Its funny how Hallowed is a book about angels yet the message in it (excuse the pun) is unabashedly human. It calls to the forefront of the mind the very human eventualities we must all bear in the short span of our mortal lives. Hand chooses, maybe selectively but perhaps not, some of the more difficult life obstacles. It weighs you down with the impending doom that is Clara's apparent future. And even though her troubles are in the forms of heavenly destiny, visions and fallen angels, they stand as no more than metaphors to the battles we fight very similarly in our everyday lives.
There's a certain grandness to the way Hand presents the hardships of life, the painful decisions that will one day be called upon us, that makes it all somehow seem endurable. Its a determined grandness, slightly romantic but definitely resolute, like finally dusting yourself off, lifting your head and taking that first step towards what's coming; some of that may even be defeat, a resignation to the trials of life because you can't always fight against what the universe throws at you. Accept and persevere and your true character will be decided. But Hand writes in a way that envisions within me a warrior that faces suffering head-on, and one that delights in silent confidence at the mission of overcoming it. Hallowed may not be heavy-handed or preachy, but it does compel us to hold faith, and it also explores the virtue of long-suffering in all its layers of meaning and manifestations.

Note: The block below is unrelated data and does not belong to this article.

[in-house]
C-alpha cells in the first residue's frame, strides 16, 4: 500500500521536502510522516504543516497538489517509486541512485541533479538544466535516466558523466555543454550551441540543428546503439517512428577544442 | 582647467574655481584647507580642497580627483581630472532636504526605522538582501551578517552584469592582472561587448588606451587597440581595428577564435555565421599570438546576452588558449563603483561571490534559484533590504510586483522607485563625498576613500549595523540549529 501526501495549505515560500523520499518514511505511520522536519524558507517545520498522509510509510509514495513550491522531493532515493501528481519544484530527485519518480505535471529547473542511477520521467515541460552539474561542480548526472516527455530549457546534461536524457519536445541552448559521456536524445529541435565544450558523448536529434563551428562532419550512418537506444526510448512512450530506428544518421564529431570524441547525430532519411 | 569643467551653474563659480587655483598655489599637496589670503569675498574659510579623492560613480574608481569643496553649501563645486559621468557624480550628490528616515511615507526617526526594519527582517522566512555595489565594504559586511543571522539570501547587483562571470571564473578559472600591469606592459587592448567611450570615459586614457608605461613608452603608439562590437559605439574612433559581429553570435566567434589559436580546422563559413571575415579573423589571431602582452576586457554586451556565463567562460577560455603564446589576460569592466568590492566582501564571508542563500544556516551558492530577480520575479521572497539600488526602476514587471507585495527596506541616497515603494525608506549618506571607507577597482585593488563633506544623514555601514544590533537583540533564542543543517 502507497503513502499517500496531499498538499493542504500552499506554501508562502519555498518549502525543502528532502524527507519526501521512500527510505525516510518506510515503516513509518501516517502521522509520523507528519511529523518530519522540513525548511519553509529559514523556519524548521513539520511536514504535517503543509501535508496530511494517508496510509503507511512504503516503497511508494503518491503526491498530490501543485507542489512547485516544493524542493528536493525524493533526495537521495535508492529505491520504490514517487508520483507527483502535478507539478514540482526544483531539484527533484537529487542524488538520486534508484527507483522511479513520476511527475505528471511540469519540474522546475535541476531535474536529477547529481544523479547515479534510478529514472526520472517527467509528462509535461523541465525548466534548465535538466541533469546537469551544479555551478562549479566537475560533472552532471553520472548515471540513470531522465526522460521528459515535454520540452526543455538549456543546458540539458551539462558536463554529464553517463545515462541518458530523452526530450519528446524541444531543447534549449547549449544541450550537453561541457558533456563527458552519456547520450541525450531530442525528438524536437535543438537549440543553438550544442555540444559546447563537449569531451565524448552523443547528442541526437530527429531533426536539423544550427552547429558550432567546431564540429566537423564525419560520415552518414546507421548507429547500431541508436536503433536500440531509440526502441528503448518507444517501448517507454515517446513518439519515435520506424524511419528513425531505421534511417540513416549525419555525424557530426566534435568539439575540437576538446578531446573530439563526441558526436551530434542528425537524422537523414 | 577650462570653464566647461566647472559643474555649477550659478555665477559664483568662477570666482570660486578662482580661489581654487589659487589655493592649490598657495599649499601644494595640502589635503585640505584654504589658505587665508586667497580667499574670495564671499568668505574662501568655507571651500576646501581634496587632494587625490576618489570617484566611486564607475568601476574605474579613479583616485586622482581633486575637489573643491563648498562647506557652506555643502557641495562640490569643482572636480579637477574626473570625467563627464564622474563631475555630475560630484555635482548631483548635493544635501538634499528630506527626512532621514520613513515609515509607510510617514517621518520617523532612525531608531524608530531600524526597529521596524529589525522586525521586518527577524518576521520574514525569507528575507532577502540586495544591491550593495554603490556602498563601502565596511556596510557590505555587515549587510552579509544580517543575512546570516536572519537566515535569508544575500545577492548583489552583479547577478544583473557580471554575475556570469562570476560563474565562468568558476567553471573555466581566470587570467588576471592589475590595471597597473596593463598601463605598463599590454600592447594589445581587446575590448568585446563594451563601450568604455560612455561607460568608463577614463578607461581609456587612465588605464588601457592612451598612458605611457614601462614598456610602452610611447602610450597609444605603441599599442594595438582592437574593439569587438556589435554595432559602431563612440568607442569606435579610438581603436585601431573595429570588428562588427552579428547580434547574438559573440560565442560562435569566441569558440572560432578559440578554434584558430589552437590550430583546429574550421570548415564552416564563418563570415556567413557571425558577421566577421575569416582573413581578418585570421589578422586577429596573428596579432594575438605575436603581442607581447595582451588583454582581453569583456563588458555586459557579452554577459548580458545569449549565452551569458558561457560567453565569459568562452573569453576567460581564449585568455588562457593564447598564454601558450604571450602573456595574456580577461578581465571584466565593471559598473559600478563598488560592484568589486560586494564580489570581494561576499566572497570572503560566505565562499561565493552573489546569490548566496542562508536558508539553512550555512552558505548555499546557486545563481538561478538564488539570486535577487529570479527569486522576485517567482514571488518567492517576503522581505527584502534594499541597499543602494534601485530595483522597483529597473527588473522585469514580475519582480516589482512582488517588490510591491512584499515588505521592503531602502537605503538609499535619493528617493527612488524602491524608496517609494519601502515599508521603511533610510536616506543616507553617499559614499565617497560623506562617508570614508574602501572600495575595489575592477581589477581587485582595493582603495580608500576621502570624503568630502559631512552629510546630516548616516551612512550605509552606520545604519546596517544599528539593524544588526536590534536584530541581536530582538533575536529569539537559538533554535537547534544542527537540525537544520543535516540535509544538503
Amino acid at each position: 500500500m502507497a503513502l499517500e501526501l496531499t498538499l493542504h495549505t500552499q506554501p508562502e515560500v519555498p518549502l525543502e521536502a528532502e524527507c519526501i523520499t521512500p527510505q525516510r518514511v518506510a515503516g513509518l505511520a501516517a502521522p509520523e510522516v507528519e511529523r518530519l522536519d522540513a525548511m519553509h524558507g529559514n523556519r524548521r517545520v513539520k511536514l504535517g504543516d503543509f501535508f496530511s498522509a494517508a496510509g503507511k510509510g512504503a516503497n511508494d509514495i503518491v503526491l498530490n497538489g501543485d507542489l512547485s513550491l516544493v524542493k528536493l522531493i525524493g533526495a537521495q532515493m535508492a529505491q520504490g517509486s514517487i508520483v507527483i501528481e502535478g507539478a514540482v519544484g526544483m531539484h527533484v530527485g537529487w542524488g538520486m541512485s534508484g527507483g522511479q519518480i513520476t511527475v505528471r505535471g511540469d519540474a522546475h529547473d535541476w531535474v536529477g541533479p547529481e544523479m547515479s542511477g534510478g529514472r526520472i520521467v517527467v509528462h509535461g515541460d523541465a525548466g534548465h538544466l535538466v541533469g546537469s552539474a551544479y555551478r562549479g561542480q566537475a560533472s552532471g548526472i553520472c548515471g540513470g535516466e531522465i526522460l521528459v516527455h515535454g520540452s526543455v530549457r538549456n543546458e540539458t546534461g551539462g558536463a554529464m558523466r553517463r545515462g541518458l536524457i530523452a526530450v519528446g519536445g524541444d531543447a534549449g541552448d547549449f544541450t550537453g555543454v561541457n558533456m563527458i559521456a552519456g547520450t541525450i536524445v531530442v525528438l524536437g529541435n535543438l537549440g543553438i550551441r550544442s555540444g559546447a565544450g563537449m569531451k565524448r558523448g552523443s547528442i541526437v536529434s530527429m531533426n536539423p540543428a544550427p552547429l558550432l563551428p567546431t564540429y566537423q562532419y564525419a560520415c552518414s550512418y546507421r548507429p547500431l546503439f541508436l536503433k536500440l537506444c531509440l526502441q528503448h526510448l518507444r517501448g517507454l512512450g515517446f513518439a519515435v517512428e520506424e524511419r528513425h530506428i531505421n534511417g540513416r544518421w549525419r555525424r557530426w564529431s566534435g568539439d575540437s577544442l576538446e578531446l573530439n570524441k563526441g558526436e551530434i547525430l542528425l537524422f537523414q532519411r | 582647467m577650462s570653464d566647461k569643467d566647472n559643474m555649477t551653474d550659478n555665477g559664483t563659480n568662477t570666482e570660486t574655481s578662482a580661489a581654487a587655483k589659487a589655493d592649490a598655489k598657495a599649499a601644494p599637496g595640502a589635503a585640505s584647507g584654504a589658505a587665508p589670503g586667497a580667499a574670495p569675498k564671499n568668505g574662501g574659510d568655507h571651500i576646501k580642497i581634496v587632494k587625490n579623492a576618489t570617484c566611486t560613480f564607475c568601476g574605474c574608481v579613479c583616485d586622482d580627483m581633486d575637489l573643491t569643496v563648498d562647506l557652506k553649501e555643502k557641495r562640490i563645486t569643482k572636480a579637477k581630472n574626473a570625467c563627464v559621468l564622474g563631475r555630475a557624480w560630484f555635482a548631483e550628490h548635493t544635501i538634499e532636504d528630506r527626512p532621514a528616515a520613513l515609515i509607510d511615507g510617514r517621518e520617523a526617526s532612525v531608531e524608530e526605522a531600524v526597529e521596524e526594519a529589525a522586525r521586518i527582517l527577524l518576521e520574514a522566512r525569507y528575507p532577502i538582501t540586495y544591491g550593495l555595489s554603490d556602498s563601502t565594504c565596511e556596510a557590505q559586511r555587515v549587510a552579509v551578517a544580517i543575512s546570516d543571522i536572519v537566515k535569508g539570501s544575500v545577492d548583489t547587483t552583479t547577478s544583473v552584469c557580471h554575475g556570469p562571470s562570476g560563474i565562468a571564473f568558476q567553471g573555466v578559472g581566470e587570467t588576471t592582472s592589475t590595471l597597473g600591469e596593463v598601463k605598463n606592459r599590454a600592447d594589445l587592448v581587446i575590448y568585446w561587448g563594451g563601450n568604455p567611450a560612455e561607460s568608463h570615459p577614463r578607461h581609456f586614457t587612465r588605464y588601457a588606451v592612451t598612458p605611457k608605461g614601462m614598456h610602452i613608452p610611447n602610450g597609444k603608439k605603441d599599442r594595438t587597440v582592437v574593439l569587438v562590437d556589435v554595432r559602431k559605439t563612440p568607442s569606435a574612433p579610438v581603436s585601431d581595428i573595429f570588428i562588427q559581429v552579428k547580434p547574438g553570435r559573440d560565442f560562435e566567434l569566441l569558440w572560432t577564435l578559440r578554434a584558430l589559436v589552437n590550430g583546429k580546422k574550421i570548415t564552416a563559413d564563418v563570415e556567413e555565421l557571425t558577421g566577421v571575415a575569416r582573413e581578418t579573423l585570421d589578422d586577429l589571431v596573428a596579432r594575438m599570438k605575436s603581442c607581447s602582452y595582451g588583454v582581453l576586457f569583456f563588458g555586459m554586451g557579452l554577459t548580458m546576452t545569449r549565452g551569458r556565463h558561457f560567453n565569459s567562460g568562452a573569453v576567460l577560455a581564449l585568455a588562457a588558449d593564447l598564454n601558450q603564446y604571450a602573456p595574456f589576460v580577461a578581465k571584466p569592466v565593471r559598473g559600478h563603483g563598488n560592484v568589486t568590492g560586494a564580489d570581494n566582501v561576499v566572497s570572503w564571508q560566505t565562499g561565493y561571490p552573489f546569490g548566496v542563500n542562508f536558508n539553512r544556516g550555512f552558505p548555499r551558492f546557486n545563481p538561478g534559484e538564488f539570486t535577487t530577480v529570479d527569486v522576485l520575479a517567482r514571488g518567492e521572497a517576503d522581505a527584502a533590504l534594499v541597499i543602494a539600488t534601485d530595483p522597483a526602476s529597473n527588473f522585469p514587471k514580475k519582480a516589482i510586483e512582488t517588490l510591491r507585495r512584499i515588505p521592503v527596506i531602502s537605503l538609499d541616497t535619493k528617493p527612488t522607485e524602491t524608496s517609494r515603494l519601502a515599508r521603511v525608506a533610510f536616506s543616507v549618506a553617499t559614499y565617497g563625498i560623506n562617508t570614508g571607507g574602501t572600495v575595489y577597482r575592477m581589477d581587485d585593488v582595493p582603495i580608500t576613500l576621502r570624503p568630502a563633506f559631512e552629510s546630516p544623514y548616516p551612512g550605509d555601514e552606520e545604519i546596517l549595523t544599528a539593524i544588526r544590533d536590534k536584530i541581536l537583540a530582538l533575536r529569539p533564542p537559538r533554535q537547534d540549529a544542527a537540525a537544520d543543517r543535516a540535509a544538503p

She brings up so many things in this book both adolescent and mature; appropriately so as Clara is on the verge of adulthood. Some things are so nostalgic and innocent like the fantasy of having Superman and Superwoman for parents, so childlike (view spoiler)[not to mention bad ass! Like woah, Clara's dad is a full on Angel, like no kidding, holy awesome (thanks, Angela) and Mr. Phibbs, like what!! I knew I liked him!!! (hide spoiler)]. Having the memory of looking up at our parents as children and thinking they can do anything, to have that realized is so sweet and comforting. Others are more serious and cautionary like finally growing up and owning up to our responsibilities. Knowing that Hand is a college professor, it seems reasonable that this book might also be a gentle, reassuring nudge to young adults. A small life is hard, but you can do it pat on the back kind of thing. It is possible to brave death and loss, maneuver one's way through confusion and uncertainty and, finally, to figure out things like what we want to be when we grow up. But of course it isn't just for the young. These messages are universal. Regardless of age and experience, I don't think we ever thwart fear when in the threshold of change. We just bear it better as we live longer.